“We were able to think outside of the box, and extend the life of the Alpha platform,” MacAskill said.
“What we have is a unique set of infrastructure located just outside of territorial waters,” he added. “The platform infrastructure is the hub for a large-scale wind farm.”
Money Spent, Money Saved
The Beatrice Field is unique because it’s located very close to shore and it’s connected, via buried submarine cables, to the Scottish mainland and the national power grid. The same set of ideal circumstances doesn’t necessarily apply to other production platforms in the North Sea, according to MacAskill.
Discovered in 1976 by Mesa Petroleum Corp. – and named after AAPG member T. Boone Pickens’ wife – production from the field peaked at around 6,000 barrels per day in the mid-1980s. To date, Beatrice has produced more than 165 million barrels of 38 degree API oil out of an estimated 495 million barrels originally in place, from Middle and Lower Jurassic sandstone reservoirs.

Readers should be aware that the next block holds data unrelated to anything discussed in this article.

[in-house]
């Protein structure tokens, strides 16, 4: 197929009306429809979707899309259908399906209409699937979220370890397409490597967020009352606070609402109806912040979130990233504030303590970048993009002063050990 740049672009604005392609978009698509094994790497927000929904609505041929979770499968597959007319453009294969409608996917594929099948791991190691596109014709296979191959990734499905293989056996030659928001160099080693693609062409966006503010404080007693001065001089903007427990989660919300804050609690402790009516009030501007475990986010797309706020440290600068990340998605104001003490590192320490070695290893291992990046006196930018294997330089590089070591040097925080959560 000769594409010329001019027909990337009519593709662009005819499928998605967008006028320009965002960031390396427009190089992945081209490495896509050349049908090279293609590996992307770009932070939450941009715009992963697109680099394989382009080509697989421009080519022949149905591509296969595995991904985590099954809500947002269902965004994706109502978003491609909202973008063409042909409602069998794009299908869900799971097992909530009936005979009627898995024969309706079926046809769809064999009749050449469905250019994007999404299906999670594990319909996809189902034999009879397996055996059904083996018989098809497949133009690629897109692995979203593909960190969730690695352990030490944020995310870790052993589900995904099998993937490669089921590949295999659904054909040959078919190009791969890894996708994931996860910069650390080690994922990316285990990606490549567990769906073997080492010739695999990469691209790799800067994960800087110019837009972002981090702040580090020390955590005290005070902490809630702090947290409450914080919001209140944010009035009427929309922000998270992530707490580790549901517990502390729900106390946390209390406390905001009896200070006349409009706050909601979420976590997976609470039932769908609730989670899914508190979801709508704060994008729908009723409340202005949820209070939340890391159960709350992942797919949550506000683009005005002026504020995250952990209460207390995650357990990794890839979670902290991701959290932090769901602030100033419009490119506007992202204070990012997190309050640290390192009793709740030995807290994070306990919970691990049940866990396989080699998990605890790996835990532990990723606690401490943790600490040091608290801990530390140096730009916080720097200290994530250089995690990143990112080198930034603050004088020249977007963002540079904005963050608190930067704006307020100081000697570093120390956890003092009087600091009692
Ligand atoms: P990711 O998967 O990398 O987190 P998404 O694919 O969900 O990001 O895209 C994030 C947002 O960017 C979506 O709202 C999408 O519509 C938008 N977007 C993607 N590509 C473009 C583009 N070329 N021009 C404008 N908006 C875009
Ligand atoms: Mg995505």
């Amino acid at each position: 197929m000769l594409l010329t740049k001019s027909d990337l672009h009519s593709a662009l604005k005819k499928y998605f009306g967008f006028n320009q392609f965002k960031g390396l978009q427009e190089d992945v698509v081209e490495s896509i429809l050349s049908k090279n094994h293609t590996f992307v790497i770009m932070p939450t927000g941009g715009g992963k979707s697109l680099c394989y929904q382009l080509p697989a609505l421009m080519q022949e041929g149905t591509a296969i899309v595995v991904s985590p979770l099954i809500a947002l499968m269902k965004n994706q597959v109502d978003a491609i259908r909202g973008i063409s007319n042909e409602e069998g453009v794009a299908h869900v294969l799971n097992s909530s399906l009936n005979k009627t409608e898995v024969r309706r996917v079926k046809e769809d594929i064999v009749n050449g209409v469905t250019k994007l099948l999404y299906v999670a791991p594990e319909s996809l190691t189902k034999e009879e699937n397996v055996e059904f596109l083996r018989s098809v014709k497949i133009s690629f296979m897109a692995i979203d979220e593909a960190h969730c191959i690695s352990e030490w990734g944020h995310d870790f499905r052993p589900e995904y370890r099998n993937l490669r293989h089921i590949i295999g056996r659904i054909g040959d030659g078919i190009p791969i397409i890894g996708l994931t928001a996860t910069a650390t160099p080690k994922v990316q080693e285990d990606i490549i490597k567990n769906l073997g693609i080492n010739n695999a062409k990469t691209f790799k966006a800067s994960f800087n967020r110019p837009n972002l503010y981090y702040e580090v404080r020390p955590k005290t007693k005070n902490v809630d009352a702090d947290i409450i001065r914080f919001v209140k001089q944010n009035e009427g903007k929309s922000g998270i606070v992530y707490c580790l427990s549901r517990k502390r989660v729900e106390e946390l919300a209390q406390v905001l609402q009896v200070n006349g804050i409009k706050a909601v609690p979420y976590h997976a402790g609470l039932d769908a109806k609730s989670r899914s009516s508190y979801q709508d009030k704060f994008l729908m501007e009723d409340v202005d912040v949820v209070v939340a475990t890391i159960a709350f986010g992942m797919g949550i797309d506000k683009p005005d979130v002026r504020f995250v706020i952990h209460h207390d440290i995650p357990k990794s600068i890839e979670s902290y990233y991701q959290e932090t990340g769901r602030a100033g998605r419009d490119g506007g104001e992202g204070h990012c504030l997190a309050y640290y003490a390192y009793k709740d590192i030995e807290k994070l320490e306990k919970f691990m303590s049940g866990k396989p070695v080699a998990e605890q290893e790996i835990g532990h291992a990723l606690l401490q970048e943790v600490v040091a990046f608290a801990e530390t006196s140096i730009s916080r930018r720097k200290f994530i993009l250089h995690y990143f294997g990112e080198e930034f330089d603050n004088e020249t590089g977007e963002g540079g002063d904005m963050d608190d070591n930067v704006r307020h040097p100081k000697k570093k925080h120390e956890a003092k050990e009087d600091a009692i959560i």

Talisman installed the first five-megawatt (MW) turbine in August 2006, followed by the second 5MW turbine in July 2007. These machines, manufactured by REpower Systems AG of Germany, are the world’s largest offshore wind turbines.
This “21st century technology” is not cheap, MacAskill said – the project represents a capital expenditure of £45 million. While the price tag may seem high – about US $90 million invested to date in research, engineering, environmental evaluation, fabrication and installation – on a really windy day these two turbines can supply more than 80 percent of Beatrice’s daily power needs.